Early sitcoms of the 1950s were family-orientated,eschewing sex and even the permissiveness of the Swinging Sixties did not extend to the genre,even though 'Till Death Us Do Part' featured ... See full summary »

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Madeline Smith ...
Herself - Narrator (voice)
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Stephen Armstrong ...
Himself
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Bruce Dessau ...
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Dick Fiddy ...
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Jonathan Harvey ...
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Lesley Joseph ...
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Carla Lane ...
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Brett Mills ...
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Herself / Joan Greengross (archive footage)
David Nobbs ...
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Simon Nye ...
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Jon Plowman ...
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Early sitcoms of the 1950s were family-orientated,eschewing sex and even the permissiveness of the Swinging Sixties did not extend to the genre,even though 'Till Death Us Do Part' featured adult issues. By the 1970s sitcoms usually dealt in double entendre (exemplified by 'Up Pompeii'),the exception being the short-lived 'Casanova 73' with Leslie Phillips as a sexual predator. 'George and Mildred' presented a frustrated wife whose husband was scared of sex,setting the stage for the likes of 'Butterflies' and 'Reggie Perrin',which,for all their farcical bases,had a serious tone. 'Ab Fab's Patsy and 'Birds of a Feather's Dorian were women in sexual control,like the girls in 'Men Behaving Badly',whose boyfriends were immature and desperate. Come the twenty-first century the likes of 'Gimme Gimme Gimme','Him and Her' and 'The In-Betweeners' show that anything goes and that comedy now probably pushes boundaries more than drama with regard to sexual matters. Written by don @ minifie-1

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29 March 2011 (UK)  »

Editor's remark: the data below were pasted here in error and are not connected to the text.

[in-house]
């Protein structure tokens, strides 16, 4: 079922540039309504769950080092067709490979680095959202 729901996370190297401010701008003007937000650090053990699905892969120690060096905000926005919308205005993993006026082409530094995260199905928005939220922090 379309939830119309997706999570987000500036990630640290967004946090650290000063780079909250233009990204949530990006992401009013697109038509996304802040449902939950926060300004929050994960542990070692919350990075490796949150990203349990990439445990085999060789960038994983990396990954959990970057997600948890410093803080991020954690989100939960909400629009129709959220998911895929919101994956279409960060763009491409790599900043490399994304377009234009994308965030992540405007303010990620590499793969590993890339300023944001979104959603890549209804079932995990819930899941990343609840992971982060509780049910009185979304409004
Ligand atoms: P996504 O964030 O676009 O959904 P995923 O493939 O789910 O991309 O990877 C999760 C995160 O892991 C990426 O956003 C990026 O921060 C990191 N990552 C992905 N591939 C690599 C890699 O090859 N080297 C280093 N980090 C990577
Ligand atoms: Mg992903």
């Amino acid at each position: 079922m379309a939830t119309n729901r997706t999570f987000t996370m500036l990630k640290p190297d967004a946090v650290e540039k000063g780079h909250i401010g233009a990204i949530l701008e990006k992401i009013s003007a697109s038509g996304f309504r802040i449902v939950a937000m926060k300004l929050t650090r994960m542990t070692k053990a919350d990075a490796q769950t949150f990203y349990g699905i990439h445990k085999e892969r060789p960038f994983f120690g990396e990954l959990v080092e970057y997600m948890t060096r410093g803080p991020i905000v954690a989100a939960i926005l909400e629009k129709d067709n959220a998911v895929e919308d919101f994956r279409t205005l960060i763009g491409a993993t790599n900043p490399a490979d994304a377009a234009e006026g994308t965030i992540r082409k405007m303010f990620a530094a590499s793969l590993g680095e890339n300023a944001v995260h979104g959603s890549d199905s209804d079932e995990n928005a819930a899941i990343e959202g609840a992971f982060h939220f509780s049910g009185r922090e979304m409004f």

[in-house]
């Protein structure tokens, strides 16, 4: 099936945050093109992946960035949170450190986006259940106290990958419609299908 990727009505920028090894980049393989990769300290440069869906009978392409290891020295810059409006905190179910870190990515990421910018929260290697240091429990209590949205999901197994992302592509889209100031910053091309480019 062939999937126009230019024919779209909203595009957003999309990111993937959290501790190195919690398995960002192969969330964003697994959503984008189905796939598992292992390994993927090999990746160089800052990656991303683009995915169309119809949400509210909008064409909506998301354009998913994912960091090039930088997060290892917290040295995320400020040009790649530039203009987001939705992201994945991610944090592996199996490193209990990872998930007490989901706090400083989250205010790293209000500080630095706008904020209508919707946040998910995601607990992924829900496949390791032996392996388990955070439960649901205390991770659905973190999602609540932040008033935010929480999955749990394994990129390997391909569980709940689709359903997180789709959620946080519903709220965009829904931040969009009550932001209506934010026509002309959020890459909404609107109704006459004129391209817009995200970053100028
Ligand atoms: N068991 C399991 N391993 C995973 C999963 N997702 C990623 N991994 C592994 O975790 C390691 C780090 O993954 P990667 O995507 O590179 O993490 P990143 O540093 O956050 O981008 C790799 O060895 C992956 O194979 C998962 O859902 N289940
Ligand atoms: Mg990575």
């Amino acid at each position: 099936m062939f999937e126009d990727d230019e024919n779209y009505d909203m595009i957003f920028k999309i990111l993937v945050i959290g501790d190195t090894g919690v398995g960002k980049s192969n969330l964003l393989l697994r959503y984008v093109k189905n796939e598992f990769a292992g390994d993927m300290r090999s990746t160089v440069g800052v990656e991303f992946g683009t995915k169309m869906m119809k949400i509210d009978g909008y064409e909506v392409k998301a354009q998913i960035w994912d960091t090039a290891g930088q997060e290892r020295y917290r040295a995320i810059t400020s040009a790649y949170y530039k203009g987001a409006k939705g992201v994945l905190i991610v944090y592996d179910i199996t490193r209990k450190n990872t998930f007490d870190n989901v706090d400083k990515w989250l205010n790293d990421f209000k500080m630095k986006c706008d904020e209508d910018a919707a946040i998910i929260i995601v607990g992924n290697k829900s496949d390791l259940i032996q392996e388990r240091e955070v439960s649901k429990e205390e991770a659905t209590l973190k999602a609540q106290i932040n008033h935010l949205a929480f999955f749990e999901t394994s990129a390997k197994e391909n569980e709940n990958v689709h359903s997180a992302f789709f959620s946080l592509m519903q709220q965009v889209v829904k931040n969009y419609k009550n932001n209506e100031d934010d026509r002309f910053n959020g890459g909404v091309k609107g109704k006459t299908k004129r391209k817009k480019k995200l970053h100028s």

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Clichéd Account that Reinforces British Stereotypes Towards Sex and Sexuality
1 January 2016 | by (London) – See all my reviews

This is a typical example of a lazily-made documentary. By "lazy," I don't mean to criticize the standards of production (which, as ever, are slick and efficient), but rather the tendency of director Rachel Boyd to draw on some of those boring clichés that always seem to be trotted out while endeavoring to explain the course of historical change over the last five decades or so. The so-called "Swinging Sixties" ushered in a new permissiveness about sex and sexuality; the Eighties rebelled against that permissiveness during Margaret Thatcher's reign as Prime Minister; the Nineties saw the growth of New Laddism; while the present day is much freer than at any time in the past, enabling writers to produce more frank - and presumably more forthright - analyses of sex in comic form.

These clichés make for good television, but can be simply refuted. If TILL DEATH US DO PART explored sex in a frank way, its permissiveness was offset by the popularity of NOT IN FRONT OF THE CHILDREN, one of a seemingly endless stream of family-oriented sitcoms produced about that time. THE YOUNG ONES explored the frustrations of young student types in the Eighties, but SORRY had Ronnie Corbett bossed about by his mother (Barbara Lott); while a decade later the New Laddism of MEN BEHAVING BADLY has to be set against the appalling MY FAMILY, where Ben Harper (Robert Lindsay) plays a hen-pecked husband who could have appeared in a sitcom three decades previously.

This documentary also made some glaring omissions in its historical sweep, especially in the Seventies. It touched on GEORGE AND MILDRED, but made no mention of the series that spawned it, MAN ABOUT THE HOUSE (1973-6) which explored the relationship between three flatmates, one man and two women. Nor did the program look at MISS JONES AND SON (1977) whose central character (Paula Wilcox) was an unmarried mother. One of the so-called "experts" appearing in the documentary dismissed ITV's fare at this time as "working- class," citing ON THE BUSES (1969-73) as an example. The fact that all three of the above- mentioned sitcoms were produced by ITV would seem to challenge this assertion.

In fact, what emerged most palpably from the documentary - and which was only cursorily explored - is that for all the new frankness in terms of language (sitcom characters discuss masturbation, oral sex and foreplay with a frankness that would have been unthinkable in the Seventies), British attitudes towards the sexual act remain wearyingly unchanged. For young men it is something to be discussed with bravado in groups, especially in public settings; when they are alone they become far more reticent. There is still an emphasis on using the third person singular term "it," to describe sex, despite the coarse language. And very few characters ever conceive of sex as something pleasurable, to be enjoyed for its own sake rather than discussed. I am not the greatest fan of D. H. Lawrence, but I do wish that some of the frankness characteristic of a work like LADY CHATTERLEY'S LOVER could find its way into the sitcom genre. Perhaps that strategy might help to make some of the scripts much funnier.


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